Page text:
Divaricate growth habit in Williamsoniaceae (Bennettitales): unravelling the ecology of a key Mesozoic plant group

@article{Pott2014DivaricateGH,
  title={Divaricate growth habit in Williamsoniaceae (Bennettitales): unravelling the ecology of a key Mesozoic plant group},
  author={Christiane Pott and Stephen McLoughlin},
  journal={Palaeobiodiversity and Palaeoenvironments},
  year={2014},
  volume={94},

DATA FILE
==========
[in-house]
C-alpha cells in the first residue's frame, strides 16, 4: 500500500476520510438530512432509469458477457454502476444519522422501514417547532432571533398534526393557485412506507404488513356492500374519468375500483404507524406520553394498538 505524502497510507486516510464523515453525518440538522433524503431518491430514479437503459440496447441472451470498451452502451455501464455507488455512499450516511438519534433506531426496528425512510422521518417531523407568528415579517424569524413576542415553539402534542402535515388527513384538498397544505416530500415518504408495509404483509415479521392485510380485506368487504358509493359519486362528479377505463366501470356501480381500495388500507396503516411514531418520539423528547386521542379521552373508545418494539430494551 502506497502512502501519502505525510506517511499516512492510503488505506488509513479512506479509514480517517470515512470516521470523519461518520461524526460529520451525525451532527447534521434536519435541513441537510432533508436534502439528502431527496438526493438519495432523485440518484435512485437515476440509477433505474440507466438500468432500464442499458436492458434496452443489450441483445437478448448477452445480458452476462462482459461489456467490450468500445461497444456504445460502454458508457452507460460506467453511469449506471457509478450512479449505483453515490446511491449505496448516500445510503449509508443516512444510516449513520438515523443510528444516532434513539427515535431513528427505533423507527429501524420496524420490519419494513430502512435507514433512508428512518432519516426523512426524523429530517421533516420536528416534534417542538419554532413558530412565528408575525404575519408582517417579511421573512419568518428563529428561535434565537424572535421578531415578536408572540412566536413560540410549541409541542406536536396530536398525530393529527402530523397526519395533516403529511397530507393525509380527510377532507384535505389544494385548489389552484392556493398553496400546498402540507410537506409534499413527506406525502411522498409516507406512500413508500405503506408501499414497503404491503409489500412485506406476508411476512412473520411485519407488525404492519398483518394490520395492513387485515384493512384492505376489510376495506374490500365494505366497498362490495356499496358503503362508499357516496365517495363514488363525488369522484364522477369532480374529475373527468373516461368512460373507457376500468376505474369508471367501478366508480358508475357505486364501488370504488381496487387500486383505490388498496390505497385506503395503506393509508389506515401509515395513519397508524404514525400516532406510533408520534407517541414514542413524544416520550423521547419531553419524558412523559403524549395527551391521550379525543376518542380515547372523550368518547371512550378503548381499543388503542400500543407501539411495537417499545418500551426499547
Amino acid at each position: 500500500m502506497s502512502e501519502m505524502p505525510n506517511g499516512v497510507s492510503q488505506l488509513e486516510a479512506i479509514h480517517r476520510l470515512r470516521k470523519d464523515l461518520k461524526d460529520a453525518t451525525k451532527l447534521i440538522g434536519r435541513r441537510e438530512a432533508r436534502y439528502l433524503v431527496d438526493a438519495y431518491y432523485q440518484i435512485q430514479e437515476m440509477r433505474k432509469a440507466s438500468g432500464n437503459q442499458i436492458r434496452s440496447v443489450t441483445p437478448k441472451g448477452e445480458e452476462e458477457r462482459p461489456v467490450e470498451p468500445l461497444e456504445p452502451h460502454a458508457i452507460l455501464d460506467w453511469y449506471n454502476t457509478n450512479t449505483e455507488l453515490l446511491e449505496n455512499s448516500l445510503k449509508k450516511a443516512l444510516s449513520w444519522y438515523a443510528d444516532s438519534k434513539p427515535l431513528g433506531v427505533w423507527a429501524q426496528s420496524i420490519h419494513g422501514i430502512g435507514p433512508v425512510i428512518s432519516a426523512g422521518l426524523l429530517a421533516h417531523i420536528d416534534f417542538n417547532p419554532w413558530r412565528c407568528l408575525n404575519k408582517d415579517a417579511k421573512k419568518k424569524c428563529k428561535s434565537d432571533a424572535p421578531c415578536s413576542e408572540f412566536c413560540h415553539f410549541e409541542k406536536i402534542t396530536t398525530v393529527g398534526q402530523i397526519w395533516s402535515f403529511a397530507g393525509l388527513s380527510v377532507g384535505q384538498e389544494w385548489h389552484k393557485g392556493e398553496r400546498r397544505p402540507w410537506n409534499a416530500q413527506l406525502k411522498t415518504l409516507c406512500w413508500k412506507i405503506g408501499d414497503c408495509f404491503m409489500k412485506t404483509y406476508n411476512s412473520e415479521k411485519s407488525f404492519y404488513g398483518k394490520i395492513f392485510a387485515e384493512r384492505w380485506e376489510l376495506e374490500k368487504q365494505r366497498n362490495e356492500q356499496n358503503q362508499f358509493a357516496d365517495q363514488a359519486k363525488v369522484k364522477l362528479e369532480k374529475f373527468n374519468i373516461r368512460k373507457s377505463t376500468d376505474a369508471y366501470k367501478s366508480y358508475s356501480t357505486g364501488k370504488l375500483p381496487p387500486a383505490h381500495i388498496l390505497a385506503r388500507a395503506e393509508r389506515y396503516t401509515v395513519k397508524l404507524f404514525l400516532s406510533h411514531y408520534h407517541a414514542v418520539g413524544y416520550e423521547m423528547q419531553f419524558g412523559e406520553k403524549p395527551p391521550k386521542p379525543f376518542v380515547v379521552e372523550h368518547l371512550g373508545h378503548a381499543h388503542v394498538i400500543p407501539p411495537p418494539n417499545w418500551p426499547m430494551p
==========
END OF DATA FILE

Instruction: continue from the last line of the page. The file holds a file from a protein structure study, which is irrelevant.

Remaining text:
pages={307-325}
}
Representatives of Williamsoniacae (Bennettitales) are usually restored as small-leafed shrubs or low-growing trees with densely interlaced stems bifurcating or trifurcating at broad angles—a growth form referred to as divaricating. A divaricate plant architecture has evolved independently in at least 18 modern plant families, of which the majority occur in New Zealand, where they constitute more than 10 % of the flora. Botanists favour two or three hypotheses on the benefits of a divaricating… 
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